Researchers have been teasing the concept of sending a life-sniffing drone to Saturn’s moon Titan for what seems like forever, and now, it appears that this is finally going to happen.
Citing a public statement released just this past week by NASA, the American space agency announced its plans to move forward with project ‘Dragonfly,’ a mission that would ultimately fly an autonomous miniature helicopter around at various sites on Titan in an effort to study the world’s habitability and search for traces of alien life.
Image Credit: NASA/JHU-APL
Titan has long captivated the minds of astronomers and planetary scientists alike because, like Earth, it harbors a particularly dense nitrogen-based atmosphere with heavy traces of methane gas; moreover, Titan is believed to harbor surface oceans. The thick atmosphere there would make flying something like Dragonfly possible, and upon making its many stops, it could grab surface samples and snap all sorts of pictures.
No one knows what project Dragonfly might find on Titan when it arrives, and for what it’s worth, it will still be a while before we find out. According to NASA, the mission won’t launch until 2026, and based on the time it takes to get a spacecraft to the Saturnine system from Earth, the mission wouldn’t arrive at Titan until 2034 – a solid 15 years from now.
“With the Dragonfly mission, NASA will once again do what no one else can do,” NASA’s Jim Bridenstine said in the statement. “Visiting this mysterious ocean world could revolutionize what we know about life in the universe. This cutting-edge mission would have been unthinkable even just a few years ago, but we’re now ready for Dragonfly’s amazing flight.”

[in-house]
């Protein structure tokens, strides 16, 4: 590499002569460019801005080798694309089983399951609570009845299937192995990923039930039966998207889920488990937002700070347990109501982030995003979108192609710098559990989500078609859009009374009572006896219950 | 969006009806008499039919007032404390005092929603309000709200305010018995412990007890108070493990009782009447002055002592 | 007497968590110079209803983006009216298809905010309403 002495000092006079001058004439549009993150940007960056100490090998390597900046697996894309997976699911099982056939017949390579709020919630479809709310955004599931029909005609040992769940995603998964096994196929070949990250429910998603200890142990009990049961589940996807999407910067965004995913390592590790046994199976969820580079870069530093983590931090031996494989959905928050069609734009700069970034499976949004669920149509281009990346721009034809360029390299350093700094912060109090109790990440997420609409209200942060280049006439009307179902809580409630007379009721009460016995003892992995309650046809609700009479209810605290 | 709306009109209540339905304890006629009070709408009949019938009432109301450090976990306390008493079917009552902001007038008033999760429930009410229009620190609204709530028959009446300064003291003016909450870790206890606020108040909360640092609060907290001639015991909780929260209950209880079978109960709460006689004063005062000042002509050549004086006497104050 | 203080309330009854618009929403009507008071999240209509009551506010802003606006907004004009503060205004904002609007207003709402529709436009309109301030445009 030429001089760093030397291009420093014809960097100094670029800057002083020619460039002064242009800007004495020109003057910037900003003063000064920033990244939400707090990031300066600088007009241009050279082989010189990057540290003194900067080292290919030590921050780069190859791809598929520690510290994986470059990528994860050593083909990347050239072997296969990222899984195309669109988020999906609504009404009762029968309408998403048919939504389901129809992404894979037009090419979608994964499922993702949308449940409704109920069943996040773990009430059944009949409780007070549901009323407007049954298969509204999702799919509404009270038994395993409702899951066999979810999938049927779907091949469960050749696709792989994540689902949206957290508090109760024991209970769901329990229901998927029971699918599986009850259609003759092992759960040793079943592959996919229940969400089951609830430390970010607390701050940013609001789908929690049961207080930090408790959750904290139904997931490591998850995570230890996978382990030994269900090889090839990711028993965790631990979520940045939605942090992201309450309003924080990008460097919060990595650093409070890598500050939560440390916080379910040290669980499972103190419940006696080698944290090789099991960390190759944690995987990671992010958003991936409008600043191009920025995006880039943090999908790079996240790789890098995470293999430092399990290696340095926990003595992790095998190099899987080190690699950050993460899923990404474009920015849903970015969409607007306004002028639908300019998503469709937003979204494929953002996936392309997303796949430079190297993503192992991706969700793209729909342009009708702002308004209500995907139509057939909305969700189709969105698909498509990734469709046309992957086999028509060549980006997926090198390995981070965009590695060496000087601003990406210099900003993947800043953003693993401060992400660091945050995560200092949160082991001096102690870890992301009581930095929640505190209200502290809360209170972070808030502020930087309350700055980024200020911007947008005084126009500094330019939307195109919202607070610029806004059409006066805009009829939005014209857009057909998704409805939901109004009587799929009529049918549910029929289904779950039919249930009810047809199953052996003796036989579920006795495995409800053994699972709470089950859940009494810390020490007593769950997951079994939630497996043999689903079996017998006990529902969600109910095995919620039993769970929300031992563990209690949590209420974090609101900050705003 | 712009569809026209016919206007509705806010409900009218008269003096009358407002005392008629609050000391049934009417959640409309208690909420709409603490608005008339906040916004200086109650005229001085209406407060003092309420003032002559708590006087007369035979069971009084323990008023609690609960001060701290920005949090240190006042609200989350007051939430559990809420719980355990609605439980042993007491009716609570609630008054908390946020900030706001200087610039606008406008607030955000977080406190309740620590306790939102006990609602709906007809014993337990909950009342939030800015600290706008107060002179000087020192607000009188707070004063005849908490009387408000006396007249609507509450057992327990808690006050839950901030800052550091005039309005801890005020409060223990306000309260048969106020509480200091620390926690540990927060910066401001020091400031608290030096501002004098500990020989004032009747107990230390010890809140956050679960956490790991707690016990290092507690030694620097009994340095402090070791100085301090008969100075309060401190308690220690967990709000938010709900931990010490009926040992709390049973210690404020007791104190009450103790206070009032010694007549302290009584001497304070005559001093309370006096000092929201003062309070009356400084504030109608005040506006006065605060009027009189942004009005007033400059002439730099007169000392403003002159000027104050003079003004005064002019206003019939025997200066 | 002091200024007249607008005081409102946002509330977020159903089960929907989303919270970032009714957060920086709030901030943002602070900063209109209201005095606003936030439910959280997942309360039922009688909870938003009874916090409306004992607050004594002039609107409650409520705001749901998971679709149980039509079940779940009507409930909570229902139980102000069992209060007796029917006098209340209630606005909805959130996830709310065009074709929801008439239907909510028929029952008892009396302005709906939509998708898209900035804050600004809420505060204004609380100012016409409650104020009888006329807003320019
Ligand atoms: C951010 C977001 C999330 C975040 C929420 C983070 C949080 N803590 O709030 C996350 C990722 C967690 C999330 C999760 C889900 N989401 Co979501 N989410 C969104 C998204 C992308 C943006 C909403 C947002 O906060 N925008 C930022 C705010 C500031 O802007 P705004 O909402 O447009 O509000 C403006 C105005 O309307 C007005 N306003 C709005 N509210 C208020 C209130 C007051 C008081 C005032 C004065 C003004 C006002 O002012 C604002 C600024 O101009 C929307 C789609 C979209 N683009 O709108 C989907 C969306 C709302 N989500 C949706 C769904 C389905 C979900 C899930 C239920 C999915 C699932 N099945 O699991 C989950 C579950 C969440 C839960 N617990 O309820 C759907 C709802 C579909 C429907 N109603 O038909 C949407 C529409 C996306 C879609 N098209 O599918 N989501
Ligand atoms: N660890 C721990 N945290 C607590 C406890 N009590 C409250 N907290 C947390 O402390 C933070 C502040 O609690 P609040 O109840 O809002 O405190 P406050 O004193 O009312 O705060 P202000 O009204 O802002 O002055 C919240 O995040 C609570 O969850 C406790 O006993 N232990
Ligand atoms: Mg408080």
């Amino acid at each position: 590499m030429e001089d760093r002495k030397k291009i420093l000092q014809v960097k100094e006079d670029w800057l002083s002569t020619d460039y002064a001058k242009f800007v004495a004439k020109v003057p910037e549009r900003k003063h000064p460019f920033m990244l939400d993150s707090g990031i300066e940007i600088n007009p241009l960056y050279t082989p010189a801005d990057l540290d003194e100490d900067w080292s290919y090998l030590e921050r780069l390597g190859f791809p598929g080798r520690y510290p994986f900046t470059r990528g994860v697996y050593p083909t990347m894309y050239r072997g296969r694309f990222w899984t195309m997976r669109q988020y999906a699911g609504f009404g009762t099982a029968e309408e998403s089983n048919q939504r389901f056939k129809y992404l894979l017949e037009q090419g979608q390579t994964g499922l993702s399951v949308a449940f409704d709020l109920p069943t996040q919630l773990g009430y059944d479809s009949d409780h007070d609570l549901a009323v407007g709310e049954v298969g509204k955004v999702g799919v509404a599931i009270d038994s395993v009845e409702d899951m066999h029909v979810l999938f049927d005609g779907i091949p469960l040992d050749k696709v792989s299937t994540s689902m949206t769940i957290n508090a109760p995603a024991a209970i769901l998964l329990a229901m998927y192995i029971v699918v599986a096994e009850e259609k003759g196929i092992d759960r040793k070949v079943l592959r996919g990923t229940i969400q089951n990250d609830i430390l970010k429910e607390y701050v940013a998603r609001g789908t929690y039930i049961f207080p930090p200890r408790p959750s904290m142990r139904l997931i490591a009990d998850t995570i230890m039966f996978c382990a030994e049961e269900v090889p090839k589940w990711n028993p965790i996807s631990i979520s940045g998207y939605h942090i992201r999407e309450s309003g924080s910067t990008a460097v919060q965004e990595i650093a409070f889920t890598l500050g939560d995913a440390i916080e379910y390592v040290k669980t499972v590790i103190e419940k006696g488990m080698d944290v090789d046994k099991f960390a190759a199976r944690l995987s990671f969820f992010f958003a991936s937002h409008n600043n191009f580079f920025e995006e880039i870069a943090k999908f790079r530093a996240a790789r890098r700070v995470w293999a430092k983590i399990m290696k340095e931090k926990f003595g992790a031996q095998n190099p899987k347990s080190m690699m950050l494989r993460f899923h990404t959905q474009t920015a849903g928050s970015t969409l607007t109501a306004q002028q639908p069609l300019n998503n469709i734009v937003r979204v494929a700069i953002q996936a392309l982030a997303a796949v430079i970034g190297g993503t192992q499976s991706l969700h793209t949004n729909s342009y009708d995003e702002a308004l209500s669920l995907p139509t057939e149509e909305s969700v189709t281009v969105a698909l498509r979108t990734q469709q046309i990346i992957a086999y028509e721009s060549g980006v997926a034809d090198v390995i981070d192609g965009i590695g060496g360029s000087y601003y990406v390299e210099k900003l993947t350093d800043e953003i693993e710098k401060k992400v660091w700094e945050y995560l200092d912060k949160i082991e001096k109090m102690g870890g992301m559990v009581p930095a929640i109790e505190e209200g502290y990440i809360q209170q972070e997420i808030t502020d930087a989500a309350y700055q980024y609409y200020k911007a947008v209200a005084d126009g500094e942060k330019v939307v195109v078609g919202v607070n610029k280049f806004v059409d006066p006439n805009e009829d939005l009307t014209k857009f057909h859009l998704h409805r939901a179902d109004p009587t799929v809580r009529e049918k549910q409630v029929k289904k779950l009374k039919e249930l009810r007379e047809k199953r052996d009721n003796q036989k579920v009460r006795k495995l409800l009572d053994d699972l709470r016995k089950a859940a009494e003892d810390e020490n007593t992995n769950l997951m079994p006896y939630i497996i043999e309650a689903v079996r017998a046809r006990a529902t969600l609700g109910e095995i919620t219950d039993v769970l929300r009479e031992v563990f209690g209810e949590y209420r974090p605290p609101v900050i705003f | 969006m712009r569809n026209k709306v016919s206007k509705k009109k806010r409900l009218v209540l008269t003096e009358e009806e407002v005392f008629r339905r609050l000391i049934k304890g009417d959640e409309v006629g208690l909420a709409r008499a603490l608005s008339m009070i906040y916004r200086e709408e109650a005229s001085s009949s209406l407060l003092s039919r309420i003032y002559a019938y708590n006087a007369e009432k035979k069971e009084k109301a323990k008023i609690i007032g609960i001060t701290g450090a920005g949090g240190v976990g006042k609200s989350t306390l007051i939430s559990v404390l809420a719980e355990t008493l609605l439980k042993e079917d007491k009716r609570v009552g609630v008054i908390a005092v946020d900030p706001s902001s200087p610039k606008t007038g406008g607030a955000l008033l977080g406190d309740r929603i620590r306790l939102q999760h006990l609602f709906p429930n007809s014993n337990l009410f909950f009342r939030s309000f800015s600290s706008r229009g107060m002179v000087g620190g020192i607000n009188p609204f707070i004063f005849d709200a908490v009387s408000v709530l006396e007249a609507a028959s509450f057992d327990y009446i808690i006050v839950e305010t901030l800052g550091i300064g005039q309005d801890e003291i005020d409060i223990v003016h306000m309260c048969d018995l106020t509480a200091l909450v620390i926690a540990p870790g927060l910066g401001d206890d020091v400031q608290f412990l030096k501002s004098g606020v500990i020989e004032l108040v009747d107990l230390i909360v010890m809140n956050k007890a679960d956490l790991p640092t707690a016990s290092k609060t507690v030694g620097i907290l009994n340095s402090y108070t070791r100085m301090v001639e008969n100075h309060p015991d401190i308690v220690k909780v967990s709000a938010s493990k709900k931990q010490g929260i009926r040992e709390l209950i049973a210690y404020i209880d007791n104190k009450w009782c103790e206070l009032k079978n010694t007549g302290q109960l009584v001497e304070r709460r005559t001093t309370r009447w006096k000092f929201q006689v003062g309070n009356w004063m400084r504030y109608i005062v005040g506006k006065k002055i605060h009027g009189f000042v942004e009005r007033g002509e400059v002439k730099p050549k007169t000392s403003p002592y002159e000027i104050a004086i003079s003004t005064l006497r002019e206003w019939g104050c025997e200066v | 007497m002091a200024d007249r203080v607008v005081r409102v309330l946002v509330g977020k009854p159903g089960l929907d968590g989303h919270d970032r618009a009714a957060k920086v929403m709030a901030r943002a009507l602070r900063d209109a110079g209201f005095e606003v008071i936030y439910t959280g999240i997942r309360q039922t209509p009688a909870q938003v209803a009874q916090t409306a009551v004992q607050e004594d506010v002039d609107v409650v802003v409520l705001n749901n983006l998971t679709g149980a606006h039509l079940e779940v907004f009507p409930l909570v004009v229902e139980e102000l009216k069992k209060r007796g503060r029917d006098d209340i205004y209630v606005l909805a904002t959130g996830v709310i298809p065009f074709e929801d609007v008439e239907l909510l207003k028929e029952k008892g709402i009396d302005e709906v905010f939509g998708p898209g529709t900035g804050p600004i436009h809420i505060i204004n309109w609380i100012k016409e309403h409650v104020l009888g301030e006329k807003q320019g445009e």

It's worth noting that Dragonfly is poised to become the first multi-rotor vehicle to visit another world in our solar system, and NASA expects that the mission will last at least 2.7 years, if not longer. The drone would use its onboard instruments to analyze various elements of the distant world, including crater floors, vast sand dunes, and much more.
“Titan is unlike any other place in the solar system, and Dragonfly is like no other mission,” added Thomas Zurbuchen, NASA’s associate administrator for Science. “It’s remarkable to think of this rotorcraft flying miles and miles across the organic sand dunes of Saturn’s largest moon, exploring the processes that shape this extraordinary environment. Dragonfly will visit a world filled with a wide variety of organic compounds, which are the building blocks of life and could teach us about the origin of life itself.”
Without a shadow of a doubt, the Dragonfly mission holds significant potential to tell us about Titan’s habitability and whether life can exist elsewhere in the solar system. Assuming planetary scientists are right, then Titan just might have what it takes to pull this off. It should be interesting to see what it finds.